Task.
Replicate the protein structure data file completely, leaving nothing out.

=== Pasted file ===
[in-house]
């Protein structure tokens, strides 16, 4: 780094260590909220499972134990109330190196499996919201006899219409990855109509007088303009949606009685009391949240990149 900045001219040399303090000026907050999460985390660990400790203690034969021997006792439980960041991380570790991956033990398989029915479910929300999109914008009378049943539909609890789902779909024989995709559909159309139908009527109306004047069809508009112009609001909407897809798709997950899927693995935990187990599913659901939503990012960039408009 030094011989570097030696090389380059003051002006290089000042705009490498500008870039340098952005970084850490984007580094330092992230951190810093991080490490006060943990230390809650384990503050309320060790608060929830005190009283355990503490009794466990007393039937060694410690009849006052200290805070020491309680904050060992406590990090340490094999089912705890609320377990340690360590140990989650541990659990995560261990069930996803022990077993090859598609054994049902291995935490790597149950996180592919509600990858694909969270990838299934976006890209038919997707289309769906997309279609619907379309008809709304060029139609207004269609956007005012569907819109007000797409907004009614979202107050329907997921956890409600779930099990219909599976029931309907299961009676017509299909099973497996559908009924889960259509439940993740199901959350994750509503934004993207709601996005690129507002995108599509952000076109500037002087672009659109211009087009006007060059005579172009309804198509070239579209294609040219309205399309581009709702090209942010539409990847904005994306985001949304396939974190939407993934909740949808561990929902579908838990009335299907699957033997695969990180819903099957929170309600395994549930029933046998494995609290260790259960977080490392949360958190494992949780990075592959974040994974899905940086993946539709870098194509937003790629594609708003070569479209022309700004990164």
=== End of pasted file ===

[in-house]
């Protein structure tokens, strides 16, 4: 780094260590909220499972134990109330190196499996919201006899219409990855109509007088303009949606009685009391949240990149 900045001219040399303090000026907050999460985390660990400790203690034969021997006792439980960041991380570790991956033990398989029915479910929300999109914008009378049943539909609890789902779909024989995709559909159309139908009527109306004047069809508009112009609001909407897809798709997950899927693995935990187990599913659901939503990012960039408009 030094011989570097030696090389380059003051002006290089000042705009490498500008870039340098952005970084850490984007580094330092992230951190810093991080490490006060943990230390809650384990503050309320060790608060929830005190009283355990503490009794466990007393039937060694410690009849006052200290805070020491309680904050060992406590990090340490094999089912705890609320377990340690360590140990989650541990659990995560261990069930996803022990077993090859598609054994049902291995935490790597149950996180592919509600990858694909969270990838299934976006890209038919997707289309769906997309279609619907379309008809709304060029139609207004269609956007005012569907819109007000797409907004009614979202107050329907997921956890409600779930099990219909599976029931309907299961009676017509299909099973497996559908009924889960259509439940993740199901959350994750509503934004993207709601996005690129507002995108599509952000076109500037002087672009659109211009087009006007060059005579172009309804198509070239579209294609040219309205399309581009709702090209942010539409990847904005994306985001949304396939974190939407993934909740949808561990929902579908838990009335299907699957033997695969990180819903099957929170309600395994549930029933046998494995609290260790259960977080490392949360958190494992949780990075592959974040994974899905940086993946539709870098194509937003790629594609708003070569479209022309700004990164």